Protecting the melt would be expensive and difficult. The solution was to individually induction melt sufficient copper for each shot with an Inductotherm power supply sized to melt the charge in two minutes: i.e. within the time required for one complete cycle of the machine. (Motor manufacturers die cast aluminum rotors for motors of the size planned for this project in about two minutes).
This required a 60 kW power supply for the eight-pound charge. Use of two furnaces alternately switched to the supply allowed maximum utilization of the power source. Individual charges were conveniently handled and weighed by using chopped copper wire rod. The metal was melted and heated to about 1230°C providing about 150°C of superheat. As noted earlier, operating the mold at higher temperatures minimizes the mold surface strain on each casting cycle and the resulting thermal fatigue or “heat checking.”
This is an absolute necessity to avoid cracking on the first shot of the tungsten and molybdenum alloy mold candidates because of the high ductile-to-brittle transition temperatures of these materials. Thermal modeling of the mold showed that temperatures above about 550°C for the molybdenum and tungsten alloys would result in thermal cycles with resulting maximum stresses below the yield points of these materials. Because of the lower thermal conductivity of the nickelbase alloys, it was estimated that this critical temperature would be about 625°C for these alloys.
These temperatures are well in excess of the capability of the hot oil heaters normally used to increase mold temperatures. A variety of configurations of electric resistance heaters inserted into both the moving and stationary die inserts and into the cavity die holders were tried. To minimize heat loss to the machine and to achieve higher insert temperatures, a NASA-developed high R insulation layer was placed behind the inserts for the last runs. The oil circulation channels in the master mold assembly served to prevent overheating of these components.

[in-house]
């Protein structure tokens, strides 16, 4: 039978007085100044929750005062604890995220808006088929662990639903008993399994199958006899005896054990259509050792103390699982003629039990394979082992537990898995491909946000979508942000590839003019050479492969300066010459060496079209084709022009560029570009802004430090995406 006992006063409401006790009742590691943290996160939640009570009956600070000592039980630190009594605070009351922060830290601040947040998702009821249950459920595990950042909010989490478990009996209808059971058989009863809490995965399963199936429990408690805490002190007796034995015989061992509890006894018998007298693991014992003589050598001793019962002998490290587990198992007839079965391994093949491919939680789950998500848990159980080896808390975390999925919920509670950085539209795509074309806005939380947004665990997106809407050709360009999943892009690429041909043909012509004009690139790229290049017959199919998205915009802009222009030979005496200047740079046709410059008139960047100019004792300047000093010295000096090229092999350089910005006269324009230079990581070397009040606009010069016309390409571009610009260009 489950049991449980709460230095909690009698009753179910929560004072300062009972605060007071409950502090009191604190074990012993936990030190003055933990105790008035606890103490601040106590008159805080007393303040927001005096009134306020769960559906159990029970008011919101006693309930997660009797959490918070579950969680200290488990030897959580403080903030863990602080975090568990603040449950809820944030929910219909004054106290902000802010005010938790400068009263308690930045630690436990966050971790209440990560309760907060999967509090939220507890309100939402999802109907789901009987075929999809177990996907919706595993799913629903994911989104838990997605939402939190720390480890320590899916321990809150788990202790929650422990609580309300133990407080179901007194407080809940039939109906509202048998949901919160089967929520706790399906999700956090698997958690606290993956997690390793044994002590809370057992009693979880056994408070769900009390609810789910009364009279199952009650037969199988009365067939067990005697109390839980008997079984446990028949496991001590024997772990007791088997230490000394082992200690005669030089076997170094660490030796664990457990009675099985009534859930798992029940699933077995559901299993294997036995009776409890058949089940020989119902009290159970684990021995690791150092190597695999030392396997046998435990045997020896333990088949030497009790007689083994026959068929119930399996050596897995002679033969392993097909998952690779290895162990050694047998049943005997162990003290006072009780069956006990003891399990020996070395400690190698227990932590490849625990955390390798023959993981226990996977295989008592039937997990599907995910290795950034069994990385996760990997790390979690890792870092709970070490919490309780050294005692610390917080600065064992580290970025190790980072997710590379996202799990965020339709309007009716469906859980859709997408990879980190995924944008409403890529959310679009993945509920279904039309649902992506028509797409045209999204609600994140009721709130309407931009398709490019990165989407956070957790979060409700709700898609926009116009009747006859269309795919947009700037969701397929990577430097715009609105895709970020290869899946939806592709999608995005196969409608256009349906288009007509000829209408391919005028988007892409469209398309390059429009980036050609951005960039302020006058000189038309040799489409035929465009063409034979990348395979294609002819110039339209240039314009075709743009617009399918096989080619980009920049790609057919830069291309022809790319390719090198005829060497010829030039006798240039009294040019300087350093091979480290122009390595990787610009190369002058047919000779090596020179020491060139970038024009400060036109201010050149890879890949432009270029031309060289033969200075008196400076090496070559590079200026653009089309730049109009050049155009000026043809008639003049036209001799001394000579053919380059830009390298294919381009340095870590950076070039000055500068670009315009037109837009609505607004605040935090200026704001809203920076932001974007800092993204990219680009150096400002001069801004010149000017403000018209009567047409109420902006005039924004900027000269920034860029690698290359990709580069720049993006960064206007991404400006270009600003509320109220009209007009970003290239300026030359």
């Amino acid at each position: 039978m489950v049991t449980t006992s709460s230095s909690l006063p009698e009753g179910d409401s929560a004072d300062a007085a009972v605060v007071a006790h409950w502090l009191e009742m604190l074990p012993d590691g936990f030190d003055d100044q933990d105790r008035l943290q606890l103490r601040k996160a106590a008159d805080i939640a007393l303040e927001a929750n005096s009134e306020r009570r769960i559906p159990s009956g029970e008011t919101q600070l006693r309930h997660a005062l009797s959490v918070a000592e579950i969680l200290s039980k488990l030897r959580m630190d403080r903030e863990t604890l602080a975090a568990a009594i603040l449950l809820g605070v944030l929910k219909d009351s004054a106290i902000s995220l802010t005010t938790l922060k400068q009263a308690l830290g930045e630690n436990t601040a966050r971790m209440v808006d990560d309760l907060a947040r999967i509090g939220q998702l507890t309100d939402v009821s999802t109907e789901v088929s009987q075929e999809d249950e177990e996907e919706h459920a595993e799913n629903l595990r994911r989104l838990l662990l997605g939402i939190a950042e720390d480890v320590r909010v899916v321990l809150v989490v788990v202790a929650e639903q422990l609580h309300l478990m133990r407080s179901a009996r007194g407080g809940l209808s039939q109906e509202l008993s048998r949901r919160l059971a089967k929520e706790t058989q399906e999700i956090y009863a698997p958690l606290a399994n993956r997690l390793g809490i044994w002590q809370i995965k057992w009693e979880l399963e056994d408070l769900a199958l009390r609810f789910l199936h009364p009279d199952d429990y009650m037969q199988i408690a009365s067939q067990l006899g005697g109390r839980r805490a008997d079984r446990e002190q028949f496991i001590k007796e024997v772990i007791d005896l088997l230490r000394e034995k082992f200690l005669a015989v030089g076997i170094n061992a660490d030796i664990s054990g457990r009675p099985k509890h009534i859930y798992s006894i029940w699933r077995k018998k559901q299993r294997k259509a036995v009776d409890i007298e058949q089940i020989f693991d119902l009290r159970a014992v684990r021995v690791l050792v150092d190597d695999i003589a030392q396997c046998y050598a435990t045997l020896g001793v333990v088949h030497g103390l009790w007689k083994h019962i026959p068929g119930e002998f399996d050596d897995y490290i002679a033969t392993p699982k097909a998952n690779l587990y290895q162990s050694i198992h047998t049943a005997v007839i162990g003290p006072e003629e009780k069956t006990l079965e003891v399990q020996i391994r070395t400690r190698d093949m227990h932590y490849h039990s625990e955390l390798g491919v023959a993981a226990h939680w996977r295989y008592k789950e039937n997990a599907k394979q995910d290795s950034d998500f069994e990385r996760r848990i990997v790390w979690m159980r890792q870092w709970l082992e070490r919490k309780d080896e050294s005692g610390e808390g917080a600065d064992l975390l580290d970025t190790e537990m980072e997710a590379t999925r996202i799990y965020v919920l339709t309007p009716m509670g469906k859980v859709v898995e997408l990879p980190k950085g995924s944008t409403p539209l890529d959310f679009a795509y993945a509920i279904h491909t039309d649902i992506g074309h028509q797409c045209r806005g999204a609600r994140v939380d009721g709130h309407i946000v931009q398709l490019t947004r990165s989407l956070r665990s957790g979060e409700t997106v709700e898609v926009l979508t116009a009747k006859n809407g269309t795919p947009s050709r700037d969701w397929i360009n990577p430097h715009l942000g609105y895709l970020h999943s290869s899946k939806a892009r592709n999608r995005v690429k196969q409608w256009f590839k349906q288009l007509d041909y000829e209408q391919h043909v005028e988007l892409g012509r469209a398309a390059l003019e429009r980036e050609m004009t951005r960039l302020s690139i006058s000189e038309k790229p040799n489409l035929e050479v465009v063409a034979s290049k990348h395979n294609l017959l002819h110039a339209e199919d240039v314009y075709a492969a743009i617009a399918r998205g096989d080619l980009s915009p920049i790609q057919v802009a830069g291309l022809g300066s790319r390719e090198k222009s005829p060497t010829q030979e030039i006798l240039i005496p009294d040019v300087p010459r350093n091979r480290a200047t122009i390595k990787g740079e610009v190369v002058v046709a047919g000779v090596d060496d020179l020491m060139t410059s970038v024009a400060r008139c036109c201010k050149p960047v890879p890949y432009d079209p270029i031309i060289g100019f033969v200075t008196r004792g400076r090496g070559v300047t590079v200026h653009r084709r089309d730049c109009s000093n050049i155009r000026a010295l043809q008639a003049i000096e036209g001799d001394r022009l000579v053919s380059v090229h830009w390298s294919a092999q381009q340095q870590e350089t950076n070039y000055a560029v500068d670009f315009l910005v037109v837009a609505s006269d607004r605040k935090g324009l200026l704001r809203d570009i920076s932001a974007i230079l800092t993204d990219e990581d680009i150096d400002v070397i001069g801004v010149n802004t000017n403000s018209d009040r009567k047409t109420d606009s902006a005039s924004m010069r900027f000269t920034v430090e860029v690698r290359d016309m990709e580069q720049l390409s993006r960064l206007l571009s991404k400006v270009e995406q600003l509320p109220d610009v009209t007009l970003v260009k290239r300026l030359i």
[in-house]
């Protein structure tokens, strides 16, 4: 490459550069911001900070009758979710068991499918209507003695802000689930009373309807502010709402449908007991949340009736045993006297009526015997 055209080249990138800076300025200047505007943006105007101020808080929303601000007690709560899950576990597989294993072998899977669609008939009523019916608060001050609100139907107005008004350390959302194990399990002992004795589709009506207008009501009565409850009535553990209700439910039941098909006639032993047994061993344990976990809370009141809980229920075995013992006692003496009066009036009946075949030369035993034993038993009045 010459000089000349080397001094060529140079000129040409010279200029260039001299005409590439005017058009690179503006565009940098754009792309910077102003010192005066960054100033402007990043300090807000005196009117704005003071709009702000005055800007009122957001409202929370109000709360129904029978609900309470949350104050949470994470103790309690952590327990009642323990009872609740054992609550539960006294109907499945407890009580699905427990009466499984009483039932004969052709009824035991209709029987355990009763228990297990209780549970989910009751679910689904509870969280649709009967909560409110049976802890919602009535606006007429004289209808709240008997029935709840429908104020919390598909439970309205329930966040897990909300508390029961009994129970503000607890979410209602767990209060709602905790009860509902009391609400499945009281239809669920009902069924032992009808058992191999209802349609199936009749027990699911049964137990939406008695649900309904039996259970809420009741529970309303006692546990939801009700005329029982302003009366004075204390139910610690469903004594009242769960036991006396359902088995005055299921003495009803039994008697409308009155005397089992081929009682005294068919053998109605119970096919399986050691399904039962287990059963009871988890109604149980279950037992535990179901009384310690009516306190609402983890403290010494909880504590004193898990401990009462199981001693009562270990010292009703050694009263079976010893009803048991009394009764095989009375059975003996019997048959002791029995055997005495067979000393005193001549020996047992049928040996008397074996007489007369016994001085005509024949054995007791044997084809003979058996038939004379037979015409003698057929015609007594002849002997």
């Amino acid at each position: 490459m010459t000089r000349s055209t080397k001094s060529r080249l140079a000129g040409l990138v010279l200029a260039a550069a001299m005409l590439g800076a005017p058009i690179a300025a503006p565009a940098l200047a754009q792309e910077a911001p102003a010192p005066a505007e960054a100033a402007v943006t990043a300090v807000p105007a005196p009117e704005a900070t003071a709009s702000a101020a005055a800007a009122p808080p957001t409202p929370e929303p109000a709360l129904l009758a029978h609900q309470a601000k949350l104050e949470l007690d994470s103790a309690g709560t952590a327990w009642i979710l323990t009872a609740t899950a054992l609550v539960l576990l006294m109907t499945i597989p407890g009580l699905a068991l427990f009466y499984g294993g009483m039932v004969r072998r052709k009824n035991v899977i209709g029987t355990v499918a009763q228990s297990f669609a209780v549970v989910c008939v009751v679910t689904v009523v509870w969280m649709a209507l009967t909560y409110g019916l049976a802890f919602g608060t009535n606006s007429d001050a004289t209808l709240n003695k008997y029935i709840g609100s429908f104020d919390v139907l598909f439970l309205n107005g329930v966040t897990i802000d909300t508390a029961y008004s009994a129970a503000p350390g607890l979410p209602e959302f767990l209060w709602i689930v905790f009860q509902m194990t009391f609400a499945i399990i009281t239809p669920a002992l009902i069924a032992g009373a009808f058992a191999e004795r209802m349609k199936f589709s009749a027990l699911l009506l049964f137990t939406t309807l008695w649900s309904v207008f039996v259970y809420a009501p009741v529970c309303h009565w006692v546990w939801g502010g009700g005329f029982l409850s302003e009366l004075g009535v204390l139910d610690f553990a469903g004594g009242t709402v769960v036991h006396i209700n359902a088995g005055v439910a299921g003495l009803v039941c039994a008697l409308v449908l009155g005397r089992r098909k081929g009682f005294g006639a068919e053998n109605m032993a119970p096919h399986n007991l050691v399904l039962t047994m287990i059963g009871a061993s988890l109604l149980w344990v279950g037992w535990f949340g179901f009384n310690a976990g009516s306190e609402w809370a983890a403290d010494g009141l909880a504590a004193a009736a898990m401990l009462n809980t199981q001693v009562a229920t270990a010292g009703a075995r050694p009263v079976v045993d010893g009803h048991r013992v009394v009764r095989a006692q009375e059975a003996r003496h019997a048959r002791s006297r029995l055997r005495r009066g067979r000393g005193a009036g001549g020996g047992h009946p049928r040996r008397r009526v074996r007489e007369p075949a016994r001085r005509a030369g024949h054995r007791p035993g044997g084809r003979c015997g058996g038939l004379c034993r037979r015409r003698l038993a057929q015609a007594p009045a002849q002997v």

Prior to a run, the die inserts in position on the machine were preheated by an oxy-acetylene torch and in later runs by the array of electrical resistance heaters. The rate of heat transfer and resulting thermal shock from contact with molten copper was to some extent controlled also by the use of a dry mold release system sprayed on the die insert surfaces prior to each shot.
Motor Performance with Copper Rotors
Motor companies tested the copper rotors according to IEC 34-2 and IEEE Std. 112 Method B. A standard rotor with die cast aluminum bars and end rings was tested to provide the baseline. All rotors were tested by each company in the same wound stator dynamometer test bench to eliminate other performance variations. Seven of the smaller copper rotors from the first group cast over a range of machine parameters showed very little variation in the numerous electrical parameters measured.